• Asparagus

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Soup bases are made up of available ingredients without using a set recipe. This example will comprise of kale, white onion, green and yellow bell peppers, swiss chard, carrots and tomato powder (refer to our previous DIY article to learn how to make this versatile ingredient). Combining these ingredients, we accomplish a flavorful and nutritious soup base that can be amended depending on available additives such as game meat, fresh vegetables or other long-term food storage items. Your chosen ingredient ratio depends on your preferred tastes. According to our preferences, this soup was light on tomato but heavy on onions.

Storing Your Dried Greens

Ideal storage for your ingredients is air-tight containers, out of direct light, and at 68°-72°F. Storing ingredients separately isn’t necessary, but doing so allows you to use ingredients for different recipes. Our preferred method is to store each ingredient in a glass jar, vacuum-sealed with reusable canning lids. These are stored in a pantry with ideal temperature conditions. For camping and bug-out purposes, ready-made packets are stored in small resealable bags.

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Using Dehydrated Soup

Reconstituting is the process of bringing your vegetables back to, or close to, their original form. This is accomplished by adding the greens to water and bringing them to a boil for about 10 minutes. Hard measurements aren’t entirely necessary however, adding about 1.5 cups of water to about ¾-1 cup soup mix should achieve the right consistency. Once the vegetables have reconstituted they can be used for a variety of meals. Here are a few examples:

Basic Vegetable Soup (1 Serving)

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  • 1 ¾ cup water
  • 1 chicken bouillon cube
  • 1 cup soup mix
  • Pinch of pepper
  • Pinch of garlic powder

Begin to heat water and add bouillon. As water heats, add soup mix and garlic powder. Boil for 10 minutes covered, stirring occasionally. Remove from heat and let steep for another 5to 10 minutes. Stir and add pepper (and/or other spices) to taste and enjoy. This recipe can be prepared beforehand by adding all ingredients to a plastic bag for easy transport — just add water.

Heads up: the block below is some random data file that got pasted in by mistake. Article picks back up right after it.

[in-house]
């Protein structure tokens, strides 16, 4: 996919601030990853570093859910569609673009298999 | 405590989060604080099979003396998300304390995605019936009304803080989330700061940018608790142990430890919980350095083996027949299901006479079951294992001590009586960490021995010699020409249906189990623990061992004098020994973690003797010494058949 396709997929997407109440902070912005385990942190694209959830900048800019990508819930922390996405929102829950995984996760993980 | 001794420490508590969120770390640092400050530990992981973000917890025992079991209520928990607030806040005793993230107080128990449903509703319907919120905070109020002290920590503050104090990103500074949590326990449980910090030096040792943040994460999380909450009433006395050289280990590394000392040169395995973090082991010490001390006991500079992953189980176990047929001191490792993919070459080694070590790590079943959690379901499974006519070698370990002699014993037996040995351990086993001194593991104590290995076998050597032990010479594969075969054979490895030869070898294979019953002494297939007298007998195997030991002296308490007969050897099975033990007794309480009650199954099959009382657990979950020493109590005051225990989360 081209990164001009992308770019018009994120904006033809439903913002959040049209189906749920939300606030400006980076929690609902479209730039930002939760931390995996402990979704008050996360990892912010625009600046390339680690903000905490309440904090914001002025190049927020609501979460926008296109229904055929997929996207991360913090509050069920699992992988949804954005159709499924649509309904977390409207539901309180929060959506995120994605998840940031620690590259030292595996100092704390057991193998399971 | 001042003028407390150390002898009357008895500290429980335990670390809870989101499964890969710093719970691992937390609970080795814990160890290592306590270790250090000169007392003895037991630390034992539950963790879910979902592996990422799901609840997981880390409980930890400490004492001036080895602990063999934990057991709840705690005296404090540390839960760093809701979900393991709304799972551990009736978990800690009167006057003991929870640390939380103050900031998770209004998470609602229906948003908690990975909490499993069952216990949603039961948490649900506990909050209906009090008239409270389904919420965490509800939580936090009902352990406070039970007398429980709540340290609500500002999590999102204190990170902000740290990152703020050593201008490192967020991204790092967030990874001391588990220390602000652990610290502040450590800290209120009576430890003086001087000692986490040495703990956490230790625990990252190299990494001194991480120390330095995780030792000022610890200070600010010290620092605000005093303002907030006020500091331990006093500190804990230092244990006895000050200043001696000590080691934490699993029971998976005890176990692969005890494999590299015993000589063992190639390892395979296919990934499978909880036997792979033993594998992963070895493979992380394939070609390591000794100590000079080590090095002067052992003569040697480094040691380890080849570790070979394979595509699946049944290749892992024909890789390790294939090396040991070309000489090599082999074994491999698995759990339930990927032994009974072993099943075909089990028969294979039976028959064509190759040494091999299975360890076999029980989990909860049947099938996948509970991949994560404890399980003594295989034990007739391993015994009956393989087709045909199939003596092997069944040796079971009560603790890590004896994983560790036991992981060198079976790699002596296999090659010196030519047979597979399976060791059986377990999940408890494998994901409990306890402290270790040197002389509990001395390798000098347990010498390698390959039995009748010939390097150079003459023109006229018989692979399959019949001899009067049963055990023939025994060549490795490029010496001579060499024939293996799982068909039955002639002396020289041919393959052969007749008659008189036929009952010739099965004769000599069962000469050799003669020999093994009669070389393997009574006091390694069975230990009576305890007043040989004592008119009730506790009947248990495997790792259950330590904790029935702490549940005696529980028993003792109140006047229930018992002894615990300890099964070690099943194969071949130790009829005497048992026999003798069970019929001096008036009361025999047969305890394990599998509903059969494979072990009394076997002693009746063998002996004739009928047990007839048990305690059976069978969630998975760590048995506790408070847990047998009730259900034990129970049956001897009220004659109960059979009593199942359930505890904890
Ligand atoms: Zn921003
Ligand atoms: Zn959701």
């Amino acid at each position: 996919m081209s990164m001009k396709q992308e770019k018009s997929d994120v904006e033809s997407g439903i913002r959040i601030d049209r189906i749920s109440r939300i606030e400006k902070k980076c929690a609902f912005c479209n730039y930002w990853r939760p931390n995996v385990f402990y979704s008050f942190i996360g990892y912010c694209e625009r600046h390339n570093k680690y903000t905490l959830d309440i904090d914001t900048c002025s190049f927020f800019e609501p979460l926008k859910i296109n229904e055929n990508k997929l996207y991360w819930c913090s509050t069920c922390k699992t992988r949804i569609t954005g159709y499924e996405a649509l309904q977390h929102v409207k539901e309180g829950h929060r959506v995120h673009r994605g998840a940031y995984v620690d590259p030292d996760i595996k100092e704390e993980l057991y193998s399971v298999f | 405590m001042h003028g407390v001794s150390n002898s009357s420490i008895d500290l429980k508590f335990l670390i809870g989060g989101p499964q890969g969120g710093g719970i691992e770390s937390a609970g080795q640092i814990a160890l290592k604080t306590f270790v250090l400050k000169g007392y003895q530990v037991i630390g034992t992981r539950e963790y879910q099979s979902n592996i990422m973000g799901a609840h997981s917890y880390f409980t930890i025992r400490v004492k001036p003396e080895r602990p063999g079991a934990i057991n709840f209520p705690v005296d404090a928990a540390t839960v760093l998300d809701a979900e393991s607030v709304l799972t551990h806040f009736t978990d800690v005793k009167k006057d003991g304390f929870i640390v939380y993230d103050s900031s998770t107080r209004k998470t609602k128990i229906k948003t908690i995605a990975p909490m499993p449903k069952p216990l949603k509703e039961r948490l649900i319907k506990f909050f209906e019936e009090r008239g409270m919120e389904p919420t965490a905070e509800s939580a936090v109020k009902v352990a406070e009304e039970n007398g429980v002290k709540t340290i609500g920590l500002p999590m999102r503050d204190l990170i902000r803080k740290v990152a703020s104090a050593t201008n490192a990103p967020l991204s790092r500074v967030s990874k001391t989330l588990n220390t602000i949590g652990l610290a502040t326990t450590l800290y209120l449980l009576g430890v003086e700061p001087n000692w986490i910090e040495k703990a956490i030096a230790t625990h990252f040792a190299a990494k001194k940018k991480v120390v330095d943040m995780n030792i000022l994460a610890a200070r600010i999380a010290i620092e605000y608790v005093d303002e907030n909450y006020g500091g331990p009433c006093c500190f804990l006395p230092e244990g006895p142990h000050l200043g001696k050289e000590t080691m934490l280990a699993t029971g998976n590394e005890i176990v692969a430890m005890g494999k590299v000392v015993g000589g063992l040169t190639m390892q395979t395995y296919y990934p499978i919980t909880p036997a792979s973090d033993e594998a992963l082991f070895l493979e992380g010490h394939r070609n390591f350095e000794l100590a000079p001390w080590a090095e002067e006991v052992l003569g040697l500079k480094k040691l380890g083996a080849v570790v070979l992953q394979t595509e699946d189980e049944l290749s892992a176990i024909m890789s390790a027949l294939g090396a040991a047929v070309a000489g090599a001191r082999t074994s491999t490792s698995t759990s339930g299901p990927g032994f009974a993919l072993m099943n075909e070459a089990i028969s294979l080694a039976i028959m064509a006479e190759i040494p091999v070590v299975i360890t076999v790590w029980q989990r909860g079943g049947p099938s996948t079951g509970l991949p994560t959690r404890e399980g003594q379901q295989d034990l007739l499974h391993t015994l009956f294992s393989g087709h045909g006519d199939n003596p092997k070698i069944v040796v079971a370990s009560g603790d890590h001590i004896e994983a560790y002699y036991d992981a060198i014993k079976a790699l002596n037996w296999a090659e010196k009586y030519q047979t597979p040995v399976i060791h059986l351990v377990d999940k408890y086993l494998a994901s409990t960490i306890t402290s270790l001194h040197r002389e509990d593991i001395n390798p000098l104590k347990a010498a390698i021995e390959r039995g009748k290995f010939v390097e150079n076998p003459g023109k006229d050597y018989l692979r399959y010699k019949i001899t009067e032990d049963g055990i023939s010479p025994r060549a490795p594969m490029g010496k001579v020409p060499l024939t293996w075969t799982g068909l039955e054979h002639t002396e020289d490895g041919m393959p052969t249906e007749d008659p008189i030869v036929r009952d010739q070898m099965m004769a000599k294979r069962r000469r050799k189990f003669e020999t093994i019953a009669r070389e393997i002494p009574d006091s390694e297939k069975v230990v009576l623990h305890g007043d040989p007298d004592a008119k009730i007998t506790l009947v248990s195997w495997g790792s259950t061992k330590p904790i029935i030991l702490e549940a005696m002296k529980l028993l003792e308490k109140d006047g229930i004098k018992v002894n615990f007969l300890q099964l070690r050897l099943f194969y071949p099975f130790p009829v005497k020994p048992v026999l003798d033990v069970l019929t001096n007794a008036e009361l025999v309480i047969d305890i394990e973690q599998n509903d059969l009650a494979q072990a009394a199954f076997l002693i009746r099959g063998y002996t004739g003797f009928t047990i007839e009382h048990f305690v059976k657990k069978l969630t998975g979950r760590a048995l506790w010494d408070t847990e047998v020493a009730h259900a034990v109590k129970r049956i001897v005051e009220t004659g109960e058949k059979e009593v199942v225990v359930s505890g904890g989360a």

Survival Breakfast Hash (4 Servings)

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  • 4 eggs
  • 3 cups dehydrated/ freeze dried cheese
  • 1.5 cups soup mix
  • Optional: meat and/ or potatoes
  • Salt/pepper to taste

Reconstitute cheese and soup mix. Whisk together (or blend) eggs, cheese, and soup mix. If using meat, cook the meat first then add to the egg/cheese/soup mixture. Potatoes can be boiled first to soften or chopped and lightly fried then added. Pour into greased pan and cook until done.


  • ¼ cup dehydrated onions
  • ¼ cup dehydrated carrots
  • 2 heaping tablespoons tomato powder
  • 1 ½ cups water
  • 1 can of beans (or 1 cup dry beans, soaked)
  • Meat (if available)
  • Pinch garlic powder
  • Pinch chili powder
  • Pinch paprika
  • Salt/pepper to taste

Rehydrate the onions and carrots, add to pot with water, and begin to boil. Add tomato powder. Add beans to boiling water and let simmer for about 20 minutes. If meat is available it should be cooked first then added to the chili. Add dry ingredients and stir, let simmer for additional 5 minutes.


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Preserving food is a precious skill set that should not be over looked. Even if you are unable to grow your own food, buying in bulk and learning to preserve can be an excellent way of saving money and keeping a well-stocked pantry. Dehydrating, canning, and pickling are only a few ways to keep you (and your family) full and healthy during tough times. Using your knowledge, experience, and ingenuity will help ensure your successful survival. Learning these methods now when you can afford to screw up is a better choice than learning them when spoiled fruits and vegetables will mean malnutrition and hunger.

About the Author

Alexander Crown OFFGRIDweb author photo

Alexander Crown served as an Infantryman with the Scout/Sniper Platoon of the 3rd Battalion, 509th Parachute Infantry Regiment in Ft. Richardson, Alaska, where he specialized in radio communications and reconnaissance. Since separating, Alexander spends his time as an avid outdoorsman and hunter with an appreciation for self-sufficiency in the form of gardening. He also enjoys woodworking, firearms, and reloading. You can follow him on Instagram @acrown509.